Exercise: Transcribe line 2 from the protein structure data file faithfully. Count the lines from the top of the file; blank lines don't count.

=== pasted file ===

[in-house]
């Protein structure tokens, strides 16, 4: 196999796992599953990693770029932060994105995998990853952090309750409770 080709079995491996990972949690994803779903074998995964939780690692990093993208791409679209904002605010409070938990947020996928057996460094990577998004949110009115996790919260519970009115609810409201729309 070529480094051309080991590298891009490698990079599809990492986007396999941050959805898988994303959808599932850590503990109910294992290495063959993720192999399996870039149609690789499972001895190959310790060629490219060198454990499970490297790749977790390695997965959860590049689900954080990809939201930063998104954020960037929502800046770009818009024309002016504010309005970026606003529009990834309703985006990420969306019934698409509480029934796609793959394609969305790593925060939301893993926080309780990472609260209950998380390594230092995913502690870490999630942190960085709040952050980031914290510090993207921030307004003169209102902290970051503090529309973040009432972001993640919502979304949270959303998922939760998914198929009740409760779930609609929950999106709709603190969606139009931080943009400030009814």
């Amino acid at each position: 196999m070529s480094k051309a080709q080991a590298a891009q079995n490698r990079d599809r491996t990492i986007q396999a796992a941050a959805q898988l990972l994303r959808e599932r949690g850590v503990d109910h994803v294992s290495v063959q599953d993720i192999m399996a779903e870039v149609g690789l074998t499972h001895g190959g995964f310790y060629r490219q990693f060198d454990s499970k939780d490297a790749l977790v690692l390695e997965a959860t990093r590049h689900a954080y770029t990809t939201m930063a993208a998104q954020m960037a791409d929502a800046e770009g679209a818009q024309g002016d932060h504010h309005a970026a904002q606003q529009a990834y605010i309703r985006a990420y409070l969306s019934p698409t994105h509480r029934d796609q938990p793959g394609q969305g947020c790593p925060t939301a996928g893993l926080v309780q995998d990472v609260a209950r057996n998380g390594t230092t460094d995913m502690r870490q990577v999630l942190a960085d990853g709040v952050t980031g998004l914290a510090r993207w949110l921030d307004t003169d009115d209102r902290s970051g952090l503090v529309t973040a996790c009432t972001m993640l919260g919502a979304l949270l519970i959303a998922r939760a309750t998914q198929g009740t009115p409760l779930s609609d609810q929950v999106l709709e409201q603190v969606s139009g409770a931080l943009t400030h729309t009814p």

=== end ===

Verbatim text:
């Protein structure tokens, strides 16, 4: 196999796992599953990693770029932060994105995998990853952090309750409770 080709079995491996990972949690994803779903074998995964939780690692990093993208791409679209904002605010409070938990947020996928057996460094990577998004949110009115996790919260519970009115609810409201729309 070529480094051309080991590298891009490698990079599809990492986007396999941050959805898988994303959808599932850590503990109910294992290495063959993720192999399996870039149609690789499972001895190959310790060629490219060198454990499970490297790749977790390695997965959860590049689900954080990809939201930063998104954020960037929502800046770009818009024309002016504010309005970026606003529009990834309703985006990420969306019934698409509480029934796609793959394609969305790593925060939301893993926080309780990472609260209950998380390594230092995913502690870490999630942190960085709040952050980031914290510090993207921030307004003169209102902290970051503090529309973040009432972001993640919502979304949270959303998922939760998914198929009740409760779930609609929950999106709709603190969606139009931080943009400030009814």